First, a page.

Computer vision for phenotyping of photomorphogenesis

Can high-resolution imaging and computational processing be used to quantify variation in photomorphogenesis among Arabidopsis seedlings?

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The successful establishment of a plant seedling is a critical determinant of long-term plant health and survival. Successful establishment is dependent on the response of the germinating seed and growing seedling to many internal and external factors. A seedling’s response to light after emergence from the soil is characterised by important changes in growth and development, collectively termed photomorphogenesis. These include the expansion of the cotyledons, increased root growth and production of chlorophyll. While this sequence of photomorphogenic developmental changes has been well-characterised, the process itself can be highly variable on an individual basis. High-resolution imaging and computational processing have emerged as useful tools for quantification of photomorphogenic phenotypes. They are particularly valuable for studying dynamic processes in real time.

Representative images of 3-day-old Cvi seedlings taken at (left) an initial time point following repositioning, (middle) after 3 h of growth in the dark and (right) after 5 h of growth in blue light. Image credit: S.D. Deslauriers.

In their new study published in AoBP, Stephen Deslauriers from the University of Minnesota presents a new methodology for the study of photomorphogenesis using high-resolution imaging and measurement of growth rate using a computer vision camera and open-source ImageJ software. The study sought to: (i) develop an imaging methodology which could capture changes in growth rate as seedlings transition from darkness to blue light in real time, and (ii) apply this methodology to single-quantitative trait locus (QTL) analysis using the Cvi × Ler recombinant inbred line (RIL) mapping population of Arabidopsis thaliana.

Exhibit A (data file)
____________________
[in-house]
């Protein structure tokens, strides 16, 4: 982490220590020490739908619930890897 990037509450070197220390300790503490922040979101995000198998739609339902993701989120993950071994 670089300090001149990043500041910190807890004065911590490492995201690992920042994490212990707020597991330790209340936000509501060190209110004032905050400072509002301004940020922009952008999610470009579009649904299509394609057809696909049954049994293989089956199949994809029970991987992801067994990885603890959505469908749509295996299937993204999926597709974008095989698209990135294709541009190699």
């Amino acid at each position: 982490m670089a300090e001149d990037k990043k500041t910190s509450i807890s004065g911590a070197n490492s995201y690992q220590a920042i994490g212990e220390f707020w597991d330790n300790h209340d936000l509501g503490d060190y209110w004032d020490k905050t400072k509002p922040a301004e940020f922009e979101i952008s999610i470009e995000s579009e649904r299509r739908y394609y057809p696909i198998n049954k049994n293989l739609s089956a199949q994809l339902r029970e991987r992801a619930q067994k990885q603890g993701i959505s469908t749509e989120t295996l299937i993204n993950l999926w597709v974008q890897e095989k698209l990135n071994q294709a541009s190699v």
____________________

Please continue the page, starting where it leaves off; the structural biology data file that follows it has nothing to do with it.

Deslauriers found that an 8 h time course, consisting of 3 h in darkness and 5 h of exposure to blue light, is sufficient to resolve significant differences in growth rate in each condition. QTL analysis detected significant loci associated with dark growth rate on chromosome 5 and significant loci associated with light growth rate on chromosome 2 in the RIL mapping population. Candidate genes associated with these loci, such as the previously characterized ER locus, highlight the application of this approach for QTL analysis.  Deslauriers concluded that the methodology can be used for identification of genetic elements that regulate seedling responses to light, however refinements to the imaging system, including the use of multiple cameras, would greatly improve QTL analysis of features related to photomorphogenesis.

For more information on the hardware and imaging setup used in the study please visit


Deslauriers, S.D., 2021. High-resolution imaging as a tool for identifying quantitative trait loci that regulate photomorphogenesis in Arabidopsis thaliana. AoB PLANTS.

William Salter

William (Tam) Salter is a Postdoctoral Research Fellow in the School of Life and Environmental Sciences and Sydney Institute of Agriculture at the University of Sydney. He has a bachelor degree in Ecological Science (Hons) from the University of Edinburgh and a PhD in plant ecophysiology from the University of Sydney. Tam is interested in the identification and elucidation of plant traits that could be useful for ecosystem resilience and future food security under global environmental change. He is also very interested in effective scientific communication.

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